Academic journal article Canadian-American Public Policy

Two Commentaries on "Fact or Fiction?" (Part II)

Academic journal article Canadian-American Public Policy

Two Commentaries on "Fact or Fiction?" (Part II)

Article excerpt

Ms. Riley is Executive Director, National Academy for State Health Care Policy, a non-profit forum consisting of health policy leaders from the executive and legislative branches of U.S. state governments.

In [another essay] laying out options for health care reform in the United States, Ted Marmor has proposed as one alternative a possible Federalist approach. I would like to build on this point and discuss a state-based strategy for health care reform. In fact, as Dr. Marmor points out, Canada began its health reform in one province-Saskatchewan-- and did so incrementally. The plan first covered hospitals for everyone and grew to broader coverage. As Dr. Marmor points out, we have taken a different approach in this country. Today only the elderly have universal access to coverage through Medicare, so I want to discuss the broader population of Americans without any health insurance. Indeed, there are more uninsured in the United States than Canada has citizens. About 140,000 of us in Maine below the age of 65 lack coverage. The biggest groups of uninsured are those between 18 and 24, often identified as the invincible-- individuals who think health coverage is not essential because they won't get sick-- and t hose between 60 and 64. This latter group often includes older Americans who were forced by illness or disability to leave the work force, have exhausted their COBRA extensions, and are left uninsured until Medicare becomes available.

While the notion of a national response and a national solution to this growing a absence of health insurance is appealing, Americans tend to be raging incrementalists. In fact, states can and must lead, particularly now that the U.S. Medicaid program is, in fact, larger than the American Medicare program in both dollars spent and numbers served. Indeed, states have a proud tradition of leadership and Congress has only acted in health reform after the states have served as laboratories for innovation. The Health Insurance Portability Accountability Act (HIPAA) provided protection, assuring that those who once had insurance will never lose that coverage even if changing jobs or becoming unemployed. While HIPAA does not deal with affordability, it was a major step forward in assuring the availability of health coverage for those who were once covered. HIPAA was enacted by the Congress only after the majority of states had passed similar health insurance reform initiatives. The Congress only enacted the State Ch ildren's Health Insurance Program (CHIP), covering all children up to 200 percent of the federal poverty level, after 26 states had experimented with similar programs of their own. Likewise, states have enacted patients' bills of rights, prescription drug reform, and initiatives to cover the uninsured--all of which the Congress is now negotiating and discussing. There is a clear track record for states taking the lead that Congress can follow. Regrettably, the issue of coverage for the uninsured is a costly endeavor and states will need federal dollars. But the State Children's Health Insurance Program (CHIP) is a model. Congress nationalized an effective state-based initiative by providing matching funds to states.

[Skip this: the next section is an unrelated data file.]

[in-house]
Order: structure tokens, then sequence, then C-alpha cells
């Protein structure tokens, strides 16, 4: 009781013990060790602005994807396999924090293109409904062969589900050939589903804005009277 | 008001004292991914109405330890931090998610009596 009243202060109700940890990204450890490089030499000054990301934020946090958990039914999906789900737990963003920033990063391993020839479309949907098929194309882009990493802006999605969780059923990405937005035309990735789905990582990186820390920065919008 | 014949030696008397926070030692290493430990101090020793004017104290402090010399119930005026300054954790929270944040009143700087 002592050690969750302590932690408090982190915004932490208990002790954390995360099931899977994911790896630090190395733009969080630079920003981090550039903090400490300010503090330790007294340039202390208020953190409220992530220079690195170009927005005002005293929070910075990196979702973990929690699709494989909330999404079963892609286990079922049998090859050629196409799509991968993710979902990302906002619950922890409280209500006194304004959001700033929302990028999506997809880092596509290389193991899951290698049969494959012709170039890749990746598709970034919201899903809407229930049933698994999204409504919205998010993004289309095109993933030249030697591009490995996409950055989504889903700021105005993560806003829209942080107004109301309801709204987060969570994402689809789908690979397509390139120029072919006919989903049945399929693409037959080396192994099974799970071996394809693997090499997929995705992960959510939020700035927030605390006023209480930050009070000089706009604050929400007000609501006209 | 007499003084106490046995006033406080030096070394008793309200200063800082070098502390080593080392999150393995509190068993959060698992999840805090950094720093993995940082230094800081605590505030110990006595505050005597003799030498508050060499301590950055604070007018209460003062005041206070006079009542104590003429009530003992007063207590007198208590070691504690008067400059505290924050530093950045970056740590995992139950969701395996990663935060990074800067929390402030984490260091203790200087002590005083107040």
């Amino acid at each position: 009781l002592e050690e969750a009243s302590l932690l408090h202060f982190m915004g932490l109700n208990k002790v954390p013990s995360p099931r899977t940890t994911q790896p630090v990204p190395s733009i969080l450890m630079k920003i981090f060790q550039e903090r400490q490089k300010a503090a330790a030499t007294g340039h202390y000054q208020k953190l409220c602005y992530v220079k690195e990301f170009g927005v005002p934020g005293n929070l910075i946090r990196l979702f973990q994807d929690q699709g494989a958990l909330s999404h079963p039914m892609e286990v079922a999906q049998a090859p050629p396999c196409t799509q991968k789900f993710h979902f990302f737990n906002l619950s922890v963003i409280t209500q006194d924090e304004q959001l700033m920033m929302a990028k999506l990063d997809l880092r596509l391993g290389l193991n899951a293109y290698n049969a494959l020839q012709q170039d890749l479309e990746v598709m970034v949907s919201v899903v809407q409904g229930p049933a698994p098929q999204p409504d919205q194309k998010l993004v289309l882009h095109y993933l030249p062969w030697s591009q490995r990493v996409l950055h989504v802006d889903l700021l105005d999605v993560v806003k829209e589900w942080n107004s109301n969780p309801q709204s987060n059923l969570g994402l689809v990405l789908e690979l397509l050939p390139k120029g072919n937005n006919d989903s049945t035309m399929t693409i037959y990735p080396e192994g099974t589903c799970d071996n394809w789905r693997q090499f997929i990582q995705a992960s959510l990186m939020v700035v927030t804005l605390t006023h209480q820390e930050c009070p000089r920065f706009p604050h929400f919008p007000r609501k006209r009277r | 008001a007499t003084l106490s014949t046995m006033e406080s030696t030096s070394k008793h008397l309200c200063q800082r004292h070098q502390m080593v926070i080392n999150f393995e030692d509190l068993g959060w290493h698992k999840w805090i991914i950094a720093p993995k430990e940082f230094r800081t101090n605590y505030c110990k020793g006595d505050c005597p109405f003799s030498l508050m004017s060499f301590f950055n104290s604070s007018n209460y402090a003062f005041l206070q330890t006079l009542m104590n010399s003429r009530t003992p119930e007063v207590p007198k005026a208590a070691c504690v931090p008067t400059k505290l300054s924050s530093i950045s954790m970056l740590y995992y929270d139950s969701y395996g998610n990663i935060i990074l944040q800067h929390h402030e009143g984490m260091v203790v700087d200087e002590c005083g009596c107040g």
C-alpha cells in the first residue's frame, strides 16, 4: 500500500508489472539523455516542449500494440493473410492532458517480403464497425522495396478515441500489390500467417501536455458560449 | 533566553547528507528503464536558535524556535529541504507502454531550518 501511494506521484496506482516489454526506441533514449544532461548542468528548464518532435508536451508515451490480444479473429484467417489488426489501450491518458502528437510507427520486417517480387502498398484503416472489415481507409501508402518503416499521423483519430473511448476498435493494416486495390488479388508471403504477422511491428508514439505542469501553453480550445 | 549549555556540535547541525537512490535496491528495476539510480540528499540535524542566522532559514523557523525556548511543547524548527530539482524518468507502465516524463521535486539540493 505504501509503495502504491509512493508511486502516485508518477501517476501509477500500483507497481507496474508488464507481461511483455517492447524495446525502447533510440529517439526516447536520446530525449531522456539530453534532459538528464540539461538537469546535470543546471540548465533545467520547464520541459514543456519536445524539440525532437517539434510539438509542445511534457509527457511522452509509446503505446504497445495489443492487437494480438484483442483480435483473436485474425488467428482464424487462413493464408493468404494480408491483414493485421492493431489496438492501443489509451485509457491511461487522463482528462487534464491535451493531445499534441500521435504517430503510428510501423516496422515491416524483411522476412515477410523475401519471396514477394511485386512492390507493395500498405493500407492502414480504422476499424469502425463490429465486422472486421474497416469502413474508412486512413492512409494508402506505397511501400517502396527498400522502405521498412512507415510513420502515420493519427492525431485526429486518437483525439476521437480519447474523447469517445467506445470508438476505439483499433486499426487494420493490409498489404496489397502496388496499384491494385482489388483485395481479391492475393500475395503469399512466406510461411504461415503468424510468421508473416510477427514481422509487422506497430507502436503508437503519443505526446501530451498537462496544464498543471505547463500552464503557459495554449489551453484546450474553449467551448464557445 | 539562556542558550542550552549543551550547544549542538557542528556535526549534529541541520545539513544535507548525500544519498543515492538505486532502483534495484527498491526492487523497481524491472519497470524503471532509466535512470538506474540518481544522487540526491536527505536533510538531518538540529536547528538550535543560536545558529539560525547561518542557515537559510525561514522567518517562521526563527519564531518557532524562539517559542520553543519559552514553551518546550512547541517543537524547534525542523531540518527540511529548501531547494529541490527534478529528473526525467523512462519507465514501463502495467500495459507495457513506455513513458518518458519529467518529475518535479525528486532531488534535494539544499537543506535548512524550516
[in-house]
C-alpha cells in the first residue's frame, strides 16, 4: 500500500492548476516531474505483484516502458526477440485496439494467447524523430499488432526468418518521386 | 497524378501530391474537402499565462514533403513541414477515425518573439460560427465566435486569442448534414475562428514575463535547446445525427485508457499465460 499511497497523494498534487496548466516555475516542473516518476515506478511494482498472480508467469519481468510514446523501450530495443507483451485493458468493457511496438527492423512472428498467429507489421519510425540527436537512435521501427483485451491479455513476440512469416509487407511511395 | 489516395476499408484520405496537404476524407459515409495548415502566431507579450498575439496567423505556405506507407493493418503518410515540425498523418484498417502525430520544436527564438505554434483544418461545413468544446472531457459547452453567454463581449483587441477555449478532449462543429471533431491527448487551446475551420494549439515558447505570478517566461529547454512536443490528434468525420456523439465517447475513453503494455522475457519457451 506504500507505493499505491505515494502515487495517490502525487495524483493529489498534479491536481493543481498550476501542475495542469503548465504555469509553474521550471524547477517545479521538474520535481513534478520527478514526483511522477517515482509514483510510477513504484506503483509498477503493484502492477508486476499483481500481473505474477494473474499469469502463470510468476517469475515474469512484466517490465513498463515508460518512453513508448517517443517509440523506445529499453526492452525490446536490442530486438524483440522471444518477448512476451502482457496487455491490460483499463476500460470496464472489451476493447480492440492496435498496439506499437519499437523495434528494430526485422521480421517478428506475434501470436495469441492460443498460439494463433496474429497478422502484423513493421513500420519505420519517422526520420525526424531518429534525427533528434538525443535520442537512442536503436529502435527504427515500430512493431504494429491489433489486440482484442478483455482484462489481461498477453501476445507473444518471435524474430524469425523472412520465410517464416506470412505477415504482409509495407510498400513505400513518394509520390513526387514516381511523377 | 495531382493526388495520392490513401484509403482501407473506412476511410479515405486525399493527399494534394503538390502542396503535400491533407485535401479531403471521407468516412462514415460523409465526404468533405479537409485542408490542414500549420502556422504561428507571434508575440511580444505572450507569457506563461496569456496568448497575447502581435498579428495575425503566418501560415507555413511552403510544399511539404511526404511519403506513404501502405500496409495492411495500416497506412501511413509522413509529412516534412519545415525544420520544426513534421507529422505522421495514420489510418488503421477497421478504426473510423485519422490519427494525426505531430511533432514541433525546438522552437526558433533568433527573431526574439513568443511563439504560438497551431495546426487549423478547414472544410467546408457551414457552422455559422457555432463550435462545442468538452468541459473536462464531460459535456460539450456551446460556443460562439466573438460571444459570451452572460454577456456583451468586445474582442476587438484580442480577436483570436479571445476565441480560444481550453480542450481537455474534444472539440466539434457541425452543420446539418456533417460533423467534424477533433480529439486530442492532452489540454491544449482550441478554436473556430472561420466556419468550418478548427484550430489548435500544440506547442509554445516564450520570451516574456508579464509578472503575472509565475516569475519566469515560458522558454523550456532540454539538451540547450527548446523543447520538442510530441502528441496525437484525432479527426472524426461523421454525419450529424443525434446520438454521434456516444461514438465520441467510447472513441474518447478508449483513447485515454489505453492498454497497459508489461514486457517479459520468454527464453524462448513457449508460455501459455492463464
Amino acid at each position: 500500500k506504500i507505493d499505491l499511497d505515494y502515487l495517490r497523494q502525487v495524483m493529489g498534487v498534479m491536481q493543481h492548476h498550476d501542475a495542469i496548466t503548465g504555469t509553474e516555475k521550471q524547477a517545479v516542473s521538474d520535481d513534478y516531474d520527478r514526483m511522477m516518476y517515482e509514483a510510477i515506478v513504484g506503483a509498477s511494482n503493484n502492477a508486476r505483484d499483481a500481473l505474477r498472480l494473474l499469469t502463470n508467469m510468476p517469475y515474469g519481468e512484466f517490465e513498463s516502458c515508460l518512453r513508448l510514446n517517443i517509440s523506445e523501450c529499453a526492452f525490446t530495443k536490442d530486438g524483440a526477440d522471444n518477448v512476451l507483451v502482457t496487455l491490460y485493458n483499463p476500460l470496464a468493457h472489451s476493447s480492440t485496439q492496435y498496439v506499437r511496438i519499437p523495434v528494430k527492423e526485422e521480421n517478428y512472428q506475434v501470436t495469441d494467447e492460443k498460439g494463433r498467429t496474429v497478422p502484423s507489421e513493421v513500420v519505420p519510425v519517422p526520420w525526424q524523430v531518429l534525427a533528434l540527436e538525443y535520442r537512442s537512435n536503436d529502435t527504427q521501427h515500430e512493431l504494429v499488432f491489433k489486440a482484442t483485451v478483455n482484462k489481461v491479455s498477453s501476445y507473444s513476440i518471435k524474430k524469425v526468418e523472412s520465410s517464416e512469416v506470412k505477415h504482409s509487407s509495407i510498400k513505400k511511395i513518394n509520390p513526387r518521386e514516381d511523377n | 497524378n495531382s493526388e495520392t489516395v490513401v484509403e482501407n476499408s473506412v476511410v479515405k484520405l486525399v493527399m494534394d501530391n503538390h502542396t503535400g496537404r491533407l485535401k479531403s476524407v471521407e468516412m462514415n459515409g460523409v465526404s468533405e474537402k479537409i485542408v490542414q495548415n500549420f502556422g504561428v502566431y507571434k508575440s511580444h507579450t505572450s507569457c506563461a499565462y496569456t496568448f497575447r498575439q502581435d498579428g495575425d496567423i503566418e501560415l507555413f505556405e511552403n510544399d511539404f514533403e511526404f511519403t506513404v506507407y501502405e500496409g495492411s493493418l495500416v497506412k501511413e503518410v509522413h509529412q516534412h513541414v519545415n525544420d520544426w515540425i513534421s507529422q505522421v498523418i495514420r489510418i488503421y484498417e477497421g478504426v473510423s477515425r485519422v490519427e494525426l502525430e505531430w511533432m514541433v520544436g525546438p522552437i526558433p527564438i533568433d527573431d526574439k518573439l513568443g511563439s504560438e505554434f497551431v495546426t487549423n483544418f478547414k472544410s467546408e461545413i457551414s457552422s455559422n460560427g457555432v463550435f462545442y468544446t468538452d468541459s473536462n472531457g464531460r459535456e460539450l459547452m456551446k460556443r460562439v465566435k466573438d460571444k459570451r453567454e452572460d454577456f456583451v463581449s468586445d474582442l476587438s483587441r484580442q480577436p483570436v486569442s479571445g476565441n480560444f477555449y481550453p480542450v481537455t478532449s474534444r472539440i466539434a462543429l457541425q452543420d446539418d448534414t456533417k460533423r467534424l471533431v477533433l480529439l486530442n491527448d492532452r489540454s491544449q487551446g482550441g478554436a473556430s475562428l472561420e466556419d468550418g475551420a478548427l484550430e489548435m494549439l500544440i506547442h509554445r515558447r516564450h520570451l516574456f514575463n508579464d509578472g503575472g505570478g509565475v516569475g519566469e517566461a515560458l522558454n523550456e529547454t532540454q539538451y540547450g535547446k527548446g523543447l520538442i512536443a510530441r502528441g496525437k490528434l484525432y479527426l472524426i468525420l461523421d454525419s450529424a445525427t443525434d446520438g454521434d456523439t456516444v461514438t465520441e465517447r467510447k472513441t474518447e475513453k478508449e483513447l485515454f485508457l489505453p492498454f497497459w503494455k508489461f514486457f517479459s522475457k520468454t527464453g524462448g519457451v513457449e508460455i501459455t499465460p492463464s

A reform for states will need to take a systems approach dealing with cost, quality, and accountability, and Norm Ledwin [CEO of Eastern Maine Healthcare] identified those serious tripartite issues in his opening remarks. America's resistance to health reform is difficult to comprehend. Certainly, part of the problem is the enormity of change in the deeply-rooted, complex system that cuts across multiple payers today. But, arguably, an equally compelling reason Americans have failed to advance reform is because they are always presented in a "we vs. they" scenario. I suggest that to advance reform we need to avoid looking for villains.

When President Truman advanced health policy reform he was fought by organized medicine; when President Clinton advanced health policy reform the insurance companies made government the villain. …

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